Simply Flute Scales System

One thing is guaranteed in a discussion about scales. Some people will sing their praises adoringly, whilst others, will categorise them as being amongst the most boring and repetitive tasks that they are obliged to undertake. Many will also find playing scales intensely intimidating, to the extent of causing anxiety, or in extreme circumstances depression. The range of diversity of opinion on scales and their value to us is enormous. The emotions attached to them are invariably opposites. We tend to either love or hate them!

Even though I personally adore playing scales and over the years have become increasingly intoxicated when working on them, as a ‘must do’ section of my regular practice sessions, I do equally appreciate and understand the ‘how?’ and ‘why?’ observations of the opposite view.

In the UK at least and from very early on, scales are presented to us by our teachers as ‘that other thing’ that we have to do, in order to pass music exams. At this stage of our learning and very much at the other end of the sheer fun to be had in those exciting new pieces that we are learning, scales are somewhat lacking in interest. With what appears to be inane repetition, they turn sour on us swiftly and increasingly become almost like a punishment for a particularly bad crime. If we aren’t good children, we will be sent away to a dark room, there to practise our scales until we recognise the error of our ways and learn how to behave properly!

In those initial stages of our development with music and the flute, scales are already getting a very poor press and they end up being the last discipline that we seek to address in our practice sessions. Quite often, they don’t even get a look in and are conveniently brushed under the carpet in the hope that they might just disappear or even vanish altogether. For many, scales can introduce a sense of tedium and heaviness into working with a flute, which is counterproductive and really shouldn’t be there.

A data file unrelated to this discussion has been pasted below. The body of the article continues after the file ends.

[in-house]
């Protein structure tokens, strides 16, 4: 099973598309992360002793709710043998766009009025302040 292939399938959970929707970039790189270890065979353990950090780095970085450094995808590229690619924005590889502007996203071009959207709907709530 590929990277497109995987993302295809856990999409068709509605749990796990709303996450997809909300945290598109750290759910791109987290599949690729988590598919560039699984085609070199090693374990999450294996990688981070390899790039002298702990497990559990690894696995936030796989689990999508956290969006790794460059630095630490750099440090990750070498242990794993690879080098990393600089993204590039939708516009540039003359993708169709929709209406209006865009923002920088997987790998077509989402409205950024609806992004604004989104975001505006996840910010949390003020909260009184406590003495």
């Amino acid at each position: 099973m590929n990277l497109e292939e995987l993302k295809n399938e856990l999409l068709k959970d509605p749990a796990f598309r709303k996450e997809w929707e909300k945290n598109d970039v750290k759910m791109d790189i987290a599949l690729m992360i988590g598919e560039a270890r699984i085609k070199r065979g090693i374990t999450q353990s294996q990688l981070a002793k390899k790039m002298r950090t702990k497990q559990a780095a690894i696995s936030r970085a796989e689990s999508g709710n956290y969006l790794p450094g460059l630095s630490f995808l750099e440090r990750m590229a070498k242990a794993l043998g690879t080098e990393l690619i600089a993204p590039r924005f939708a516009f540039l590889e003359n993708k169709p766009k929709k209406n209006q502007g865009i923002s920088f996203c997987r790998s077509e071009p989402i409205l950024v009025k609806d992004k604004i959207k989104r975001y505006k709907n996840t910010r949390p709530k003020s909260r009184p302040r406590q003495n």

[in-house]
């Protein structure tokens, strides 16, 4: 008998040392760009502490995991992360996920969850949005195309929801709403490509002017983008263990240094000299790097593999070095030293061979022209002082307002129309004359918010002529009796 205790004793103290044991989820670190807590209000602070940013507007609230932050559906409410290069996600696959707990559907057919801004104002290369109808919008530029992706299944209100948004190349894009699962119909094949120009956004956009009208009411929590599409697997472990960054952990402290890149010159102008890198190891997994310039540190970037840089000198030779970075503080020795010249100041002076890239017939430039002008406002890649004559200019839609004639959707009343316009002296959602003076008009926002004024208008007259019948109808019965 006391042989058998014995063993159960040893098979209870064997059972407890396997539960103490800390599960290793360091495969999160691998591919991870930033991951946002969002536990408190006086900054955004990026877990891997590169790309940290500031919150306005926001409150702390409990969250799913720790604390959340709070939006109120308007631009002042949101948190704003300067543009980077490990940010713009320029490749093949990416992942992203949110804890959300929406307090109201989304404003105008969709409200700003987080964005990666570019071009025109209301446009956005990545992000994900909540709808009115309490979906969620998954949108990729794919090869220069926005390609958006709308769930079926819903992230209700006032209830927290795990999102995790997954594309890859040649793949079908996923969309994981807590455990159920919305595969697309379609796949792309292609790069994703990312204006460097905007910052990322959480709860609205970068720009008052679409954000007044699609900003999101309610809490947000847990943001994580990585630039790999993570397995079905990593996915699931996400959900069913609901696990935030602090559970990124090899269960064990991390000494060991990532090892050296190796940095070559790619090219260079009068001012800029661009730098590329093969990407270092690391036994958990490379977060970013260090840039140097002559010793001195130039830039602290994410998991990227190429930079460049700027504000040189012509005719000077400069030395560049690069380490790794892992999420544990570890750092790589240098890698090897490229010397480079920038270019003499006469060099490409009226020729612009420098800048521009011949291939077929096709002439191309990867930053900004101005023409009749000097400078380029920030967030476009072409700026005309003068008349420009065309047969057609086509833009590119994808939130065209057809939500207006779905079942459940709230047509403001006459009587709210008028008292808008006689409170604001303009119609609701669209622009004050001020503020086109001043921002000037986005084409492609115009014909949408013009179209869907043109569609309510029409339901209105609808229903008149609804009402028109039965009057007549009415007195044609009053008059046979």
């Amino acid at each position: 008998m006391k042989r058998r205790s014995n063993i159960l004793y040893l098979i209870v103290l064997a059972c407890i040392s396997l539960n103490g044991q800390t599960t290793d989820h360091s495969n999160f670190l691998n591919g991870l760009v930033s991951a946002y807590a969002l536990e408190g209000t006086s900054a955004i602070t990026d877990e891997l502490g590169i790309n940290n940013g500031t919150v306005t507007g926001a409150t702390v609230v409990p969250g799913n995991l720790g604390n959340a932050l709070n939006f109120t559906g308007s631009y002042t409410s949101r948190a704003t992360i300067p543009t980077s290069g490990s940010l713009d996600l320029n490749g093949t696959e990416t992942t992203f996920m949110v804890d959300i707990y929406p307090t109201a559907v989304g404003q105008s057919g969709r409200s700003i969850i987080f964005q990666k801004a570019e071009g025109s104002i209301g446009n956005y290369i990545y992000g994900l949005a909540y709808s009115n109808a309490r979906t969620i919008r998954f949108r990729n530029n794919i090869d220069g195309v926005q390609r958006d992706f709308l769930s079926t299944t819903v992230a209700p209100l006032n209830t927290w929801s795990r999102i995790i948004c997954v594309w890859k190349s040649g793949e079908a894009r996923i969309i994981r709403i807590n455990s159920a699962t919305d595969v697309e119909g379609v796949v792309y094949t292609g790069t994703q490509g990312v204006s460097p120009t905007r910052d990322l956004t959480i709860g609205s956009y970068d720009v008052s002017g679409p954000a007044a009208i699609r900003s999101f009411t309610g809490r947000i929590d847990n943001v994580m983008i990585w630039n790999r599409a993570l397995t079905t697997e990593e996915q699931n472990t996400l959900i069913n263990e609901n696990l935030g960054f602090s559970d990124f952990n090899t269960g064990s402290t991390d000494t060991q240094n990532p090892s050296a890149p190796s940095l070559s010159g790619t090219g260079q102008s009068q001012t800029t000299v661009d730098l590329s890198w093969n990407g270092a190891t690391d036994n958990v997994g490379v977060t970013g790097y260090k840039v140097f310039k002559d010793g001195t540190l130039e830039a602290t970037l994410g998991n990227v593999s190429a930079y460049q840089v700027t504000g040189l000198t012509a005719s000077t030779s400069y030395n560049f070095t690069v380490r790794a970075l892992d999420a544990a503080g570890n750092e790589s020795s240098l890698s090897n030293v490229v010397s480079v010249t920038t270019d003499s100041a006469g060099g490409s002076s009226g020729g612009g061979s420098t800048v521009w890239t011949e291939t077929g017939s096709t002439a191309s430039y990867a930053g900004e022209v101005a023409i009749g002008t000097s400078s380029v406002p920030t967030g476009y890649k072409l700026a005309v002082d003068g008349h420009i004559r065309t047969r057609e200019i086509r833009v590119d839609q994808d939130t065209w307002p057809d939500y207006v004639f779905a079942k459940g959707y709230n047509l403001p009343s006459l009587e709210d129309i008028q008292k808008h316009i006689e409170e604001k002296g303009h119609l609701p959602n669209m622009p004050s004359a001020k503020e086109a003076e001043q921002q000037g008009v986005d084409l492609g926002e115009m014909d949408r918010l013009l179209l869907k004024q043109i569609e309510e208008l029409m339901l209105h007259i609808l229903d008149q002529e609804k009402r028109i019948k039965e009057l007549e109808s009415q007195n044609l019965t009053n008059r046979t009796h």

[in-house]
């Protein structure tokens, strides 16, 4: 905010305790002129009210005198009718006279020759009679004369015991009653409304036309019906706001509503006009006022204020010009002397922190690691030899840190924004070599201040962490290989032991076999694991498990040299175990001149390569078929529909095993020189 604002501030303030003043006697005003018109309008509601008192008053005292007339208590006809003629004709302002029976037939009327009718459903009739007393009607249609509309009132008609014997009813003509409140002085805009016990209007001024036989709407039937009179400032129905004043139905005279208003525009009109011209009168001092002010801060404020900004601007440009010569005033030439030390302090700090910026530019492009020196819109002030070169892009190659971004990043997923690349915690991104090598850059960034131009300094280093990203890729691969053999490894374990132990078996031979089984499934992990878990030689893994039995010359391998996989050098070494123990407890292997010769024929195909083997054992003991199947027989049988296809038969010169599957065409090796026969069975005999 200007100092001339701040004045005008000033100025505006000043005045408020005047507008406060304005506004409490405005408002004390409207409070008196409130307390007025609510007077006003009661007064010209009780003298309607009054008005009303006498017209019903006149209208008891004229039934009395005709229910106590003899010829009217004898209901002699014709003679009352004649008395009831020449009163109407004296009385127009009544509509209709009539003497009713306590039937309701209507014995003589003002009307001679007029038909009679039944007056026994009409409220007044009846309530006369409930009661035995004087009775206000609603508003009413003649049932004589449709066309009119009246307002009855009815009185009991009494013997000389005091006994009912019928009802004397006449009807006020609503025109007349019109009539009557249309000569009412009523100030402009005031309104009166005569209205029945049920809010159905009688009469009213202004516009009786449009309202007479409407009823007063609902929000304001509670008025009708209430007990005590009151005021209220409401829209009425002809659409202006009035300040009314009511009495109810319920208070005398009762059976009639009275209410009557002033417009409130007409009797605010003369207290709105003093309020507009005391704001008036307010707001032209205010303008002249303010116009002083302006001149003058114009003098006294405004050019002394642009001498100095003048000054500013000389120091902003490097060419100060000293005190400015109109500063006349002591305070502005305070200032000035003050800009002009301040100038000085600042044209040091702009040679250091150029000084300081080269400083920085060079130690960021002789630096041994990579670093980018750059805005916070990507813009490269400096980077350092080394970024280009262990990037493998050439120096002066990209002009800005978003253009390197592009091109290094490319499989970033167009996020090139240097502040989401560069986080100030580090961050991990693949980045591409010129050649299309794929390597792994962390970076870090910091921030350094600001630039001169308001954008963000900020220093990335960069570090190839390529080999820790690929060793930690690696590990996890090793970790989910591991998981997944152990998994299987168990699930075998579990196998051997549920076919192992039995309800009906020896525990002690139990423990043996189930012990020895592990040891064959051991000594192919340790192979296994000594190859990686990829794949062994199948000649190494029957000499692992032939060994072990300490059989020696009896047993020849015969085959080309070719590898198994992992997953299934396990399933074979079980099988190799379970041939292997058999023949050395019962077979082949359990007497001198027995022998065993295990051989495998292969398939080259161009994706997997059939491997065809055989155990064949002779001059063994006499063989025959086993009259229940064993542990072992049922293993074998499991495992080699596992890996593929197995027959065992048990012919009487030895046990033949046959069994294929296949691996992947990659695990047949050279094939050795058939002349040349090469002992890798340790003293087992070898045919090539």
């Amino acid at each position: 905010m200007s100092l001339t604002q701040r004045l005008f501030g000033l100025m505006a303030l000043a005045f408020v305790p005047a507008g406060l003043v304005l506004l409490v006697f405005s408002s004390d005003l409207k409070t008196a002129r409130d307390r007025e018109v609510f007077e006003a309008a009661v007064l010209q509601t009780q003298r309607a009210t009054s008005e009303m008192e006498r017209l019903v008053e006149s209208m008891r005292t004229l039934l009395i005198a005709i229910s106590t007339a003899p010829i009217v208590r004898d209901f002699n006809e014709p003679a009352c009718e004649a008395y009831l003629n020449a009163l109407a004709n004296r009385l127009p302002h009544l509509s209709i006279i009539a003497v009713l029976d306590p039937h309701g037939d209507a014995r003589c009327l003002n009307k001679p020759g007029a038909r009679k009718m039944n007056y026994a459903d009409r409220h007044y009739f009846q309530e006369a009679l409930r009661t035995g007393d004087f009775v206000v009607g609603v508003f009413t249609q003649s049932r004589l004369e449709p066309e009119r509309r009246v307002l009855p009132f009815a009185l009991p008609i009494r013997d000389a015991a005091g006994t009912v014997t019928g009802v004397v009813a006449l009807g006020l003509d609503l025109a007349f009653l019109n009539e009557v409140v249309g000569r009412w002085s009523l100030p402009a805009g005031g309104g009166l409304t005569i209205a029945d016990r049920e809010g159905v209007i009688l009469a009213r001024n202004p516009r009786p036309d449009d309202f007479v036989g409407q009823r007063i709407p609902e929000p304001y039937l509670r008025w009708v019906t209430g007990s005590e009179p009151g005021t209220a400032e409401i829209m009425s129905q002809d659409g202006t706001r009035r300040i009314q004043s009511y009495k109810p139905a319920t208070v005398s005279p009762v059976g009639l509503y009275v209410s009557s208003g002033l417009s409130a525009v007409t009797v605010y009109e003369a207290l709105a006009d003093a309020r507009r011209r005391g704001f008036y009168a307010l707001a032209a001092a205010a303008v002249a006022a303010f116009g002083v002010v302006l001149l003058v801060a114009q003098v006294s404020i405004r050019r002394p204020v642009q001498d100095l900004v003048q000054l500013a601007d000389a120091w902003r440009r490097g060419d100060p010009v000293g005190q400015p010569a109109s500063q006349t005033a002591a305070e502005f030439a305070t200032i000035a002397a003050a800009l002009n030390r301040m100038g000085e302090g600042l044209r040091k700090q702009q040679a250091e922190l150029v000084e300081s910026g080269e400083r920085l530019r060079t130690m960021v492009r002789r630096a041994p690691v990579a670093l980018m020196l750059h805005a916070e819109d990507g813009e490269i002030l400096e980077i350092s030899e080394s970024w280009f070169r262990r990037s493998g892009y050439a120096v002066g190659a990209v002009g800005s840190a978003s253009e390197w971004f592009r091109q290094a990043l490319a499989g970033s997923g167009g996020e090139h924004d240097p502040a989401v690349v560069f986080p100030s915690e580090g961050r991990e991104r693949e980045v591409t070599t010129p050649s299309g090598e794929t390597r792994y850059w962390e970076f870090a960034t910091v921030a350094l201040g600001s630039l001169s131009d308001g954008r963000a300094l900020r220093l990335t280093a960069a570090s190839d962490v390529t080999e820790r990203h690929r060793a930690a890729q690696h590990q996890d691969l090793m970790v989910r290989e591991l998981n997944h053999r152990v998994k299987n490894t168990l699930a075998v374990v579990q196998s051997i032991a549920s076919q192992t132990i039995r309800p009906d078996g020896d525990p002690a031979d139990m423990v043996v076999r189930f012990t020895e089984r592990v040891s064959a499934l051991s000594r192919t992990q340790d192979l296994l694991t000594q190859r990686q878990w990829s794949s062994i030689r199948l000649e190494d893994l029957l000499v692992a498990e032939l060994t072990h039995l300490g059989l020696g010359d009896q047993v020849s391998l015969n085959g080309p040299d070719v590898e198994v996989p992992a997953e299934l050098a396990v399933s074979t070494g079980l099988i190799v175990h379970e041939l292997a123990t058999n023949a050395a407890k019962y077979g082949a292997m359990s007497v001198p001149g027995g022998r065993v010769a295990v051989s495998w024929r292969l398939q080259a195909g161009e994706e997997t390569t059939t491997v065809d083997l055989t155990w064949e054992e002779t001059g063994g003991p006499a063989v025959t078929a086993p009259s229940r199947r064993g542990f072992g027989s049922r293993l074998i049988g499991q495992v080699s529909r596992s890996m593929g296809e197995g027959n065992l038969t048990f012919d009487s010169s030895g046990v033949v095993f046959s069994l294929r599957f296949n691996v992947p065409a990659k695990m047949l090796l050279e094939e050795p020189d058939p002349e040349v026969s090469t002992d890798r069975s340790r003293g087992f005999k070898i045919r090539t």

When we are required to engage with them, they are played over and over again in exactly the same way, leading to further boredom and often mild irritation. They become a tedious chore, their value being complicated to comprehend. For numerous flute players all over the globe, scales steadily turn into something to detest.

Of course, this is nothing short of a tragedy as we don’t need to possess the finely tuned brains of astrophysicists or surgeons to realise that scales in varying degrees, patterns and styles, are very much a major part of most of the music we play. If we want to perform repertoire convincingly and with control, from Handel, Telemann and Bach, through to Stravinsky, Shostakovich or Messiaen, it makes absolute sense to practise them, making sure that they are ‘under our fingers’.